The WU Executive Academy’s Executive MBA program, which includes a trip to St. Petersburg, also attracts several Russian students every year. This year’s Executive MBA students include Yekaterina Nikitina, a Muscovite currently working as a project director at an aluminium plant in Montenegro. Nikitina said she had wanted to do an MBA for a long time, and had chosen Vienna due to its central position and the fact that it combines an American education with a European approach (the WU Executive Academy has a partnership with the Carlson School of Management at the University of Minnesota).

“It’s a good chance to interact with representatives of different spheres of business in Europe,” she said. “The program is very full, short but intensive, but you can combine it with work.” The Executive MBA course comprises 40 days in Vienna during a period of 14 months. All the periods in Vienna include weekends (normally from Thursday to Sunday) to allow participants to take minimum time off from their job.

Nikitina said she had gained greater knowledge of making business decisions and career decisions. “I am already using what I have learnt,” she added.

Her husband and fellow student, Maxim, who is the director of legal affairs at the same factory in Montenegro, said he had looked at several European and American schools. “I took several factors into account, and Vienna offered a combination of price and rating,” he said. “The rating is the most important factor, but Vienna is also convenient to get to from both Moscow and Montenegro.”

“Top managers definitely need an MBA,” he said. “As a lawyer, it’s essential to understand all the company’s operations. An MBA provides knowledge and understanding. There are people from all over the world here, all sharing their experience,” he said.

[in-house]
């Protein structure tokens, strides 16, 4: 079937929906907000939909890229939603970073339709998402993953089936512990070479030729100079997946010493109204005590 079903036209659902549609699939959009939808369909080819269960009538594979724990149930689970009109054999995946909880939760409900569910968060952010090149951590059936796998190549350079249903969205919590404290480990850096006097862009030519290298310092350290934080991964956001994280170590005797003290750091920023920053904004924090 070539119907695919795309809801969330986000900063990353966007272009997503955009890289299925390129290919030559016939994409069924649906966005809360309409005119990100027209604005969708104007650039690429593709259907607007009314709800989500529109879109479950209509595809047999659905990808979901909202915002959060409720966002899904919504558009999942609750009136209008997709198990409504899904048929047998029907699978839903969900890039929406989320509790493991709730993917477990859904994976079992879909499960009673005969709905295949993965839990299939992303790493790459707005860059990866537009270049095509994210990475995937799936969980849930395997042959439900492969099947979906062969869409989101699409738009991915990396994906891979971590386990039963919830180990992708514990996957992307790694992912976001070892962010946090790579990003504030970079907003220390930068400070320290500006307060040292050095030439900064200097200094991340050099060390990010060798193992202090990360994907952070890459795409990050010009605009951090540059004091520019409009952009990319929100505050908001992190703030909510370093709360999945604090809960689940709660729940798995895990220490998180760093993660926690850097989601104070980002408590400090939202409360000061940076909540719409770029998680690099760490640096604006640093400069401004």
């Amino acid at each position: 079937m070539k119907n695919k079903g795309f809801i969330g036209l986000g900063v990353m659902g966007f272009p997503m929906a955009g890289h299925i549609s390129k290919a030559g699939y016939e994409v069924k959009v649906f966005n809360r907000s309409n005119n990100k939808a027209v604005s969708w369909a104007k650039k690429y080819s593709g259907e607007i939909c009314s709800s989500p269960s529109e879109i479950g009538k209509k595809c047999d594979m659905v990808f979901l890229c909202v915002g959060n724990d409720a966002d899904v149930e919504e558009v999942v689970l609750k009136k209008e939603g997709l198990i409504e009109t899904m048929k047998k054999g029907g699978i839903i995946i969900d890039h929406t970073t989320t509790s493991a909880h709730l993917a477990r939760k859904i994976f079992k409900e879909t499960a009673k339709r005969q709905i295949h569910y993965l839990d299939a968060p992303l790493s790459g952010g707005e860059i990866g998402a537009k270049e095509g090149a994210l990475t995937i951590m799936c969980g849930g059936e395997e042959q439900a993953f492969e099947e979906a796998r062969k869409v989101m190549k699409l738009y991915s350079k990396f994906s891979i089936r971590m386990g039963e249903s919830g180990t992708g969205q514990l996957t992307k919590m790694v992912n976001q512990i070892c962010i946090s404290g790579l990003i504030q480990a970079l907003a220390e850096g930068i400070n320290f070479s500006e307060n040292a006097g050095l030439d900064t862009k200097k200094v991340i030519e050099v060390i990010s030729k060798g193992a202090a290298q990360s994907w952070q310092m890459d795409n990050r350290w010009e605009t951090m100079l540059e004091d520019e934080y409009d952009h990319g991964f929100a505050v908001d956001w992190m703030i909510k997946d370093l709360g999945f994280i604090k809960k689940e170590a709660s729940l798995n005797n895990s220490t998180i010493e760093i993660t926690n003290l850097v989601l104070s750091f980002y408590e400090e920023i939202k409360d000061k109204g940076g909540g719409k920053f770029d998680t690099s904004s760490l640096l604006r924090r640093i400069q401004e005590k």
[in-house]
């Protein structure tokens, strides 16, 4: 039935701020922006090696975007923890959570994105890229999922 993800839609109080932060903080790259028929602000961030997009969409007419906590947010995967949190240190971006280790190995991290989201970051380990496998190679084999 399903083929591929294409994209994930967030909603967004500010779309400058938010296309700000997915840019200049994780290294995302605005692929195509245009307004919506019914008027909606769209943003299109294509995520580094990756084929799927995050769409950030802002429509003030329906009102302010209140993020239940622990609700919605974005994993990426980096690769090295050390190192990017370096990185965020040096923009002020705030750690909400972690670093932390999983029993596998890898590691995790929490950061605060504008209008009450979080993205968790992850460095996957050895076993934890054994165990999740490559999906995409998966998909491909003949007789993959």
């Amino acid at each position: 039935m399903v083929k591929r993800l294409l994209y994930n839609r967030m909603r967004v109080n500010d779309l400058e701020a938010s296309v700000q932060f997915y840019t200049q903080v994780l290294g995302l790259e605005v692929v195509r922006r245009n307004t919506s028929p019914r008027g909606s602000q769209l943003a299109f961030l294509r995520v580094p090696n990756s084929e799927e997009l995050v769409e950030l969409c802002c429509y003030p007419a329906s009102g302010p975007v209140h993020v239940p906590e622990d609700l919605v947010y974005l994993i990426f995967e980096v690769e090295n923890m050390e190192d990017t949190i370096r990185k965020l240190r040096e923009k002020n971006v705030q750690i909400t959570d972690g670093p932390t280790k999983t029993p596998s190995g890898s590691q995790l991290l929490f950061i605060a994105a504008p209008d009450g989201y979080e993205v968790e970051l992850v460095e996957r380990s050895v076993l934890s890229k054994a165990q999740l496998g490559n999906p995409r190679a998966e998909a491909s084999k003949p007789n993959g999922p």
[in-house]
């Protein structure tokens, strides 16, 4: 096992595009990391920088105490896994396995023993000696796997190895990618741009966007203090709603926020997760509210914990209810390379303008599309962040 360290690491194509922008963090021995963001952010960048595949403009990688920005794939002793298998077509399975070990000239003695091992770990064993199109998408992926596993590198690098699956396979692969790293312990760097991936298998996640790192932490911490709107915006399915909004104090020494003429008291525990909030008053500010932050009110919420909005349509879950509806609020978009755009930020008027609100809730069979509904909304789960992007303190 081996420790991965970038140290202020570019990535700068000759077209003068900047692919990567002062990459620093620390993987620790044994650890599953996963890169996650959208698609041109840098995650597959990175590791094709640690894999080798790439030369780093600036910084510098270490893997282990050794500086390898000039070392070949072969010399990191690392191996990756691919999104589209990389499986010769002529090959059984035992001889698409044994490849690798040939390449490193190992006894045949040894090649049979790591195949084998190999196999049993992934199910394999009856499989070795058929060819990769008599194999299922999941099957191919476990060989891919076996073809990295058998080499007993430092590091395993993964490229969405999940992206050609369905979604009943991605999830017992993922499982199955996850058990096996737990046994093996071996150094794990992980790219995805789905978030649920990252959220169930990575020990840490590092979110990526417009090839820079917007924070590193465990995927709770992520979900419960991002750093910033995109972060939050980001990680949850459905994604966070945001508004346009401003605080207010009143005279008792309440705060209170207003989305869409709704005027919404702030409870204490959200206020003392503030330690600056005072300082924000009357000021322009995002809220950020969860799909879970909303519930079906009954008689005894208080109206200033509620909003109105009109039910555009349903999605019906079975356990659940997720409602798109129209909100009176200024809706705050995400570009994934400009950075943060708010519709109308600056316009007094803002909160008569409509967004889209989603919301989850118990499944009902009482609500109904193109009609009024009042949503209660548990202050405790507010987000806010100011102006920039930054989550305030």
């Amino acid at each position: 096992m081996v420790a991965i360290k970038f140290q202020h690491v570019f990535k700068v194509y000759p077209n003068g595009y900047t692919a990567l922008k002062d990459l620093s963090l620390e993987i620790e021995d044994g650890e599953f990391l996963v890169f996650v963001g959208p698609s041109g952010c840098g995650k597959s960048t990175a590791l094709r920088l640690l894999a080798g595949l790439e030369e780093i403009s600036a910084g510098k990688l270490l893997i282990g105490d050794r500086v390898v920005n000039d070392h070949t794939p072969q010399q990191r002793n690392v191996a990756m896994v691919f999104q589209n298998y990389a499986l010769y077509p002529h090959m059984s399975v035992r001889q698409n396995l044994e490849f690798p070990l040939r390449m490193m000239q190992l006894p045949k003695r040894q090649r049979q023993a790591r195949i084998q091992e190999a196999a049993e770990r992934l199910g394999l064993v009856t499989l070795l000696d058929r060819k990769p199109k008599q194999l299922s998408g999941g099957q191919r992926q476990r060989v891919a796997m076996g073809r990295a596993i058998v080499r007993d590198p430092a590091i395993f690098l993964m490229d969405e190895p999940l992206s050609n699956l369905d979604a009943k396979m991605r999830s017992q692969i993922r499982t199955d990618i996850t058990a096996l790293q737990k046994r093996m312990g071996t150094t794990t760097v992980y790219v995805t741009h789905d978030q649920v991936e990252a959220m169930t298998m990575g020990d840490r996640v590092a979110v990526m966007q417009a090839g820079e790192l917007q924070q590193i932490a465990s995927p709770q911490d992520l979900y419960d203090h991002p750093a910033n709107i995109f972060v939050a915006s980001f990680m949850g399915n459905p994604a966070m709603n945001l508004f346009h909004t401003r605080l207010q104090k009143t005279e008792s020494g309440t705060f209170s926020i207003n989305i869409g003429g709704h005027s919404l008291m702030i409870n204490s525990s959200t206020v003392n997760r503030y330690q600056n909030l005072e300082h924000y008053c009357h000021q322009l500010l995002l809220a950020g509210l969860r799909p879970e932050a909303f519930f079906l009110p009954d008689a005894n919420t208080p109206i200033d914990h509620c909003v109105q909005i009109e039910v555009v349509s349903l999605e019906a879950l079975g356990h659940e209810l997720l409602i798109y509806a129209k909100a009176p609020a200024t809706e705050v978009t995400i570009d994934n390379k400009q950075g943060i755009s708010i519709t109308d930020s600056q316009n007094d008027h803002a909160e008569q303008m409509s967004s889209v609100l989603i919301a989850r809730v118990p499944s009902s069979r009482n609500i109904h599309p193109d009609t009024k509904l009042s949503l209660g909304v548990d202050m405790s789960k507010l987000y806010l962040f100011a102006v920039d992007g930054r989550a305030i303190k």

The Executive MBA program has included a component with the St. Petersburg Graduate School of Management for four years, in which students attend lectures at the university and visit companies such as Nokian Tyres, Baltika Breweries and Khlebny Dom. The program also features trips to China, India and the U.S.

Nikitina said that the program in St. Petersburg has been the one aspect of the program that left her disappointed. “It would be better to go to Moscow,” she said. “The St. Petersburg Graduate School of Management is worse than the Moscow School of Management. I learnt little from that part of the program,” she said. She also complained that the students had only been given the opportunity to talk to mid-level managers instead of the top managers with whom they wanted to speak.

The WU Executive Academy has no plans to expand exchange programs to other cities in Russia, however. “We are focusing on St. Petersburg; we’re very happy with that,” said Schlegelmilch. “We’re going where the demand is. The philosophy we are pursuing is to bring Russian students to Vienna, because we want to provide an international learning environment.”

That learning environment will, together with the rest of the WU, move in fall 2013 to a 100,000-square-meter new campus that is being built from scratch in a former imperial hunting ground at a total cost of 492 million euros.

The application deadline for CEE-Partial Scholarships is June 30, 2011. Applications can be requested at